Don’t Fear the Fungus

Some are scary or downright disgusting when you first encounter them. Is that dog vomit? No, it might be an aptly named slime mold, Fuligo septica. Technically not a fungus, this protist appears suddenly, much like a lawn mushroom, and disappears almost as fast. If you knew the gargantuan effort it takes to assemble this many single-celled organism you might just leave them be to finish out their lifecycle.   

While fungi come in a wondrous assortment of colors and forms, the vast majority are not only beneficial but necessary. They’re also beautiful! Consider the delicate banded Turkey Tail (Trametes versicolor), the lacey petticoat of bridal veil stinkhorn, or the artists’ favorite, Amanita muscaria

Situation Normal 

Mushrooms in your lawn is not a sign of something wrong! They’re simply the visible part of a much larger network of underground mycelium, breaking down dead and decaying organic matter. Look around – is there a stump nearby? 99% of fungus won’t harm a living tree; they’re there to help with decomposing dead or dying wood, along with leaves, wood chips, branches, and fallen fruit. Mushrooms are a good sign! They’re proof the soil is alive, diverse, and rich in nutrients – the foundation of a healthy lawn and landscape. 

What to Do 

Resist the urge to treat it and grab your phone instead. Easy-to-use apps such as iNaturalist or Google Lens will help you identify which mushroom is flourishing in your flower bed. iNaturalist will even help you filter by location to see what others are seeing nearby. 

Fungicides are not recommended. The mushrooms typically aren’t causing damage and the chemicals are largely ineffective since the bulk of the mushroom exists belowground – think multiple square feet. It’s that extensive network of hyphae throughout the soil that comprises the true fungus from which the fruiting bodies – mushroom caps – arise. They’re a natural part of spring and fall when moisture abounds and temperatures cool. As weather conditions become unfavorable mushrooms retreat on their own, often as quickly as they appeared. You can discourage mushrooms by watering less frequently and pruning to reduce shade. 

Treatment 

If you really want them gone – perhaps you have a toddler or dog that puts everything in their mouth, here’s how: 

  • Cut or pull or mow the fruiting bodies to limit the number of spores and therefore future mushrooms. The rest of the fungal mycelia will persist underground until conditions return for another round of fruiting – likely not for a while.  
  • When trees are removed, the roots persist and begin to decompose with the help of insects, bacteria and fungi. The only way to permanently stop the continual upcropping of mushrooms is to dig out the soil containing the decaying matter, 12 to 18 inches deep and 2 feet outside the mushroom cluster. If that seems like a lot of work, leave the mushroom power houses there. When they’ve done their job of devouring all that underground material, it – and the mushrooms above – will disappear for good.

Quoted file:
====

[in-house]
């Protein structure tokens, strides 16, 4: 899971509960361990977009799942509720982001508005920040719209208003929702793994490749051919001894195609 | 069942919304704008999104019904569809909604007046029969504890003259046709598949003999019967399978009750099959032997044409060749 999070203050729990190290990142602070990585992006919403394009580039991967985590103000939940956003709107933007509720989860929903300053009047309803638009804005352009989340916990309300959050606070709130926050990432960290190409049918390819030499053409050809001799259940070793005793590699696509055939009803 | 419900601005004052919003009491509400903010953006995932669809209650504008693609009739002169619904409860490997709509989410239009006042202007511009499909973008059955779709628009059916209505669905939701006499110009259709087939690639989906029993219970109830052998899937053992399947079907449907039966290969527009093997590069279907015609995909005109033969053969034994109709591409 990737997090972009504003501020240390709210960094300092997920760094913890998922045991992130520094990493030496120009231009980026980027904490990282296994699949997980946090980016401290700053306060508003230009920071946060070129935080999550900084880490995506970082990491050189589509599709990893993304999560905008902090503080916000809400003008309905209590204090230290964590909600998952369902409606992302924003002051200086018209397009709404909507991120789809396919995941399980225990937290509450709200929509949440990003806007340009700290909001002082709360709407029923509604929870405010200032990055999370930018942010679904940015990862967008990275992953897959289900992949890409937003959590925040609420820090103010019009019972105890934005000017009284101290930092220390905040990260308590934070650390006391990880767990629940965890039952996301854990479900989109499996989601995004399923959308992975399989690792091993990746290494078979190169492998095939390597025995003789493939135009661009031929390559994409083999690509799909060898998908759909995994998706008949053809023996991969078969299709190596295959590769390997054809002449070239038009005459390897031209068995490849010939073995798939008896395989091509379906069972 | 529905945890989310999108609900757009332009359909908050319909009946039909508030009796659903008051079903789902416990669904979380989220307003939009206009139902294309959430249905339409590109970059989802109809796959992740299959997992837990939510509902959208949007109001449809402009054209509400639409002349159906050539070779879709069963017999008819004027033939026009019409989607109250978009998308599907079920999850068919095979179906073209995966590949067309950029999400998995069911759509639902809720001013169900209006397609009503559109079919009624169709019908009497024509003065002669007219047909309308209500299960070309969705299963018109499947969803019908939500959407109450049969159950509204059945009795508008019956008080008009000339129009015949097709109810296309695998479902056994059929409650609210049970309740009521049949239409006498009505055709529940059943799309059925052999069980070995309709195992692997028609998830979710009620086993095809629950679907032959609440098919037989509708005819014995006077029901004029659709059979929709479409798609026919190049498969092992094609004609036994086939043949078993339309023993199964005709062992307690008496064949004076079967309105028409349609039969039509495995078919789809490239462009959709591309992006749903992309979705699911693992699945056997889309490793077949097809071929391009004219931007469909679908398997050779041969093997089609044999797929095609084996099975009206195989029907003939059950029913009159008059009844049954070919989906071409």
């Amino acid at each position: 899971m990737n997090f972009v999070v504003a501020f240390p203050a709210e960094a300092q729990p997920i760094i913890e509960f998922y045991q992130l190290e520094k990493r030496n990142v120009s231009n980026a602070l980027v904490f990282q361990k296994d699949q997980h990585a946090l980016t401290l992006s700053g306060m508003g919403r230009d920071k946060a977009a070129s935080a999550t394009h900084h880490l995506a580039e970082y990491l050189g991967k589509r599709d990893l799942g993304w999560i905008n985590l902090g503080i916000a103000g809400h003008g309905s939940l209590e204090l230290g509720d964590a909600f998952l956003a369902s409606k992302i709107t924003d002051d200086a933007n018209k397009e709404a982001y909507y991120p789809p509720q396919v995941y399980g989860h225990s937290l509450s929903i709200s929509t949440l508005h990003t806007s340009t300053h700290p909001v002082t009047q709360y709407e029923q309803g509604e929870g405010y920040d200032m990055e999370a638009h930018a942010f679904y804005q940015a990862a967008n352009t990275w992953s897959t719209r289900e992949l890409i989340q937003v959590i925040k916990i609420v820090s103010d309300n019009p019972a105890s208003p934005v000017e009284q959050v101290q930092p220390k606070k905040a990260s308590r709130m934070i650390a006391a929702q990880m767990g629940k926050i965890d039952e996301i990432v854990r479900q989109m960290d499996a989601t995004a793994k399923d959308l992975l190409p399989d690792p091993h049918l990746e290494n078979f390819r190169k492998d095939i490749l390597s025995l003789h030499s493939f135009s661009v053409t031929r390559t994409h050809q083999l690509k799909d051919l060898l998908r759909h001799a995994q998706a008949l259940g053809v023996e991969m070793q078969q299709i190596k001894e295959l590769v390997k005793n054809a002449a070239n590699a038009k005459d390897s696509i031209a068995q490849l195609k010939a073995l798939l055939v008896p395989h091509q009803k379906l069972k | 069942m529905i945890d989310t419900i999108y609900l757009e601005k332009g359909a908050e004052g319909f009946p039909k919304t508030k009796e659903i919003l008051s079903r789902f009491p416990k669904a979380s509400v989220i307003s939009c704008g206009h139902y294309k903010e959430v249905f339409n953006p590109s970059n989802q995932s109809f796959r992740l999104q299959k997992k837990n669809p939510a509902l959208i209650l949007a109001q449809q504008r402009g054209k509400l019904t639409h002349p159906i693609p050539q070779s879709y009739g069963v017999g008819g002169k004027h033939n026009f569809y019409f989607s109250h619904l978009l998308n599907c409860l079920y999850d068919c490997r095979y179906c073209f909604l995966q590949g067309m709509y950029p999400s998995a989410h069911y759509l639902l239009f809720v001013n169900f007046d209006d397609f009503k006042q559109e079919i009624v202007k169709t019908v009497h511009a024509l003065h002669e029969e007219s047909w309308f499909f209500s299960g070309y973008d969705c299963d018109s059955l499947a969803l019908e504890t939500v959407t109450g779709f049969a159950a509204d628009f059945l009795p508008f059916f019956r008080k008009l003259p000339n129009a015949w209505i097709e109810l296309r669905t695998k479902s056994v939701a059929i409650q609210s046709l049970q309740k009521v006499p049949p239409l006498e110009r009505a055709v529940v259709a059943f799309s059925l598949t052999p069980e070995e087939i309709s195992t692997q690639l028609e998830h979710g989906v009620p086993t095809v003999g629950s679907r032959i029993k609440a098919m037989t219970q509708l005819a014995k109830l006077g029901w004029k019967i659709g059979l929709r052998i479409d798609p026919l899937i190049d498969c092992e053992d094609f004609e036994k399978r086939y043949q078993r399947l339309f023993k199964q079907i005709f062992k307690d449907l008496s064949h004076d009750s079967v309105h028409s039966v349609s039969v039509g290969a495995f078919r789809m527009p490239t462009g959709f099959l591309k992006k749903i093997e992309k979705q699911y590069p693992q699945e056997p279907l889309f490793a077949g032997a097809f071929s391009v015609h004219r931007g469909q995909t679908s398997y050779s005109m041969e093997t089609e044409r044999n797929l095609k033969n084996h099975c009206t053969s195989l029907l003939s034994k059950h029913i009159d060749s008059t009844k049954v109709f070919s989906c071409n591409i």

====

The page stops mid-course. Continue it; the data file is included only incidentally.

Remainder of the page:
• Take care to wash hands thoroughly after handling mushrooms, as even some edible types can cause irritation. 

Mushrooms are a good sign. Delight in their ephemeral presence next time they make an appearance in your yard. Most are no “truffle” at all. 

Discover More! 

iNaturalist Mushrooms of Texas 

North American Mycological Association has an extensive list of recommended books. While you are there check out their stunning photography contests. 

All about dog vomit slime mold 

Questions or comments?

Email enviro@thewoodlandstownship-tx.gov

It’s Backyard Composting Week!

Composting is natural recycling. Put your yard trimmings and kitchen scraps to work by creating nutrient rich homemade compost in your own back yard. This week the Environmental Services Department is focusing on backyard composting. Whether you are new to composting or have been doing it for years, we’ve got some great tips and resources to help you out.  

Benefits of Composting  

Learn how composting can add value to your home landscape. 

Composting During COVID-19 Fact Sheet 

Home composting is safe even in the current COVID-19 situation.  Find out more from the US Composting Council. 


Beginning Composter  

If you are thinking about composting but haven’t started yet, these resources are just for you. Need a quick start “how to compost” guide? In just a few minutes, National Geographic will teach you how to begin composting at home.

Click the photo above to watch the National Geographic Green Guide

Remember the essentials of composting by using this easy one-page guide from Texas A&M. 


Already Composting   

Learn how to enhance your composting skills with this informative webinar from the Massachusetts Department of Environmental Protection. 

Texas A&M’s “do it yourself” guide offers more information on backyard composting. 


Experienced Composter  

The Institute for Local Self-Reliance offers detailed home composting information in this 1.5-hour webinar.